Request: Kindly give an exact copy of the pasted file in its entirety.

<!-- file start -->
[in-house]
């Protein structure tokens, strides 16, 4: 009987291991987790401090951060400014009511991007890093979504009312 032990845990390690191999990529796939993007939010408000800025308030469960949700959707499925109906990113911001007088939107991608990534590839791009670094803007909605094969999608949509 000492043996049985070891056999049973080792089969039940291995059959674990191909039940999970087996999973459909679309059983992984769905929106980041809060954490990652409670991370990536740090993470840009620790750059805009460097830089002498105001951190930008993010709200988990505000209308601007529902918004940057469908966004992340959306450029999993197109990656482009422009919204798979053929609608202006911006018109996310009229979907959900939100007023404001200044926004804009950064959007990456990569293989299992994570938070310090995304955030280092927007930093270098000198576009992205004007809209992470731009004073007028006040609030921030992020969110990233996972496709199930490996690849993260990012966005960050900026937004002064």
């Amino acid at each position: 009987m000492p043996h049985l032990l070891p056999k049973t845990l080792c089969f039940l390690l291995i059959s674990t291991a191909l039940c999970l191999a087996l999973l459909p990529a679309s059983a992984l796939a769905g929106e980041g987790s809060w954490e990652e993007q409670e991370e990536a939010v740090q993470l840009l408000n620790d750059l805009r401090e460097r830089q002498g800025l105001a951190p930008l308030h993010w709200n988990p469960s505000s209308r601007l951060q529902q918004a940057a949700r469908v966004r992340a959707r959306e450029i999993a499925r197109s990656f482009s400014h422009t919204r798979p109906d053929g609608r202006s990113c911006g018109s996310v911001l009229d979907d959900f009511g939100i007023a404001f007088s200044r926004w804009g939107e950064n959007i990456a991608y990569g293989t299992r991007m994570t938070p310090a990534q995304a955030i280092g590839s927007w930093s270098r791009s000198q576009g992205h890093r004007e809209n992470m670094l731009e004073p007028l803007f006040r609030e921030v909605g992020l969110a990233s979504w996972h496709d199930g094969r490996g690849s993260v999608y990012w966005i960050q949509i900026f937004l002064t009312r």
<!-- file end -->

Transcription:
[in-house]
């Protein structure tokens, strides 16, 4: 009987291991987790401090951060400014009511991007890093979504009312 032990845990390690191999990529796939993007939010408000800025308030469960949700959707499925109906990113911001007088939107991608990534590839791009670094803007909605094969999608949509 000492043996049985070891056999049973080792089969039940291995059959674990191909039940999970087996999973459909679309059983992984769905929106980041809060954490990652409670991370990536740090993470840009620790750059805009460097830089002498105001951190930008993010709200988990505000209308601007529902918004940057469908966004992340959306450029999993197109990656482009422009919204798979053929609608202006911006018109996310009229979907959900939100007023404001200044926004804009950064959007990456990569293989299992994570938070310090995304955030280092927007930093270098000198576009992205004007809209992470731009004073007028006040609030921030992020969110990233996972496709199930490996690849993260990012966005960050900026937004002064």
């Amino acid at each position: 009987m000492p043996h049985l032990l070891p056999k049973t845990l080792c089969f039940l390690l291995i059959s674990t291991a191909l039940c999970l191999a087996l999973l459909p990529a679309s059983a992984l796939a769905g929106e980041g987790s809060w954490e990652e993007q409670e991370e990536a939010v740090q993470l840009l408000n620790d750059l805009r401090e460097r830089q002498g800025l105001a951190p930008l308030h993010w709200n988990p469960s505000s209308r601007l951060q529902q918004a940057a949700r469908v966004r992340a959707r959306e450029i999993a499925r197109s990656f482009s400014h422009t919204r798979p109906d053929g609608r202006s990113c911006g018109s996310v911001l009229d979907d959900f009511g939100i007023a404001f007088s200044r926004w804009g939107e950064n959007i990456a991608y990569g293989t299992r991007m994570t938070p310090a990534q995304a955030i280092g590839s927007w930093s270098r791009s000198q576009g992205h890093r004007e809209n992470m670094l731009e004073p007028l803007f006040r609030e921030v909605g992020l969110a990233s979504w996972h496709d199930g094969r490996g690849s993260v999608y990012w966005i960050q949509i900026f937004l002064t009312r």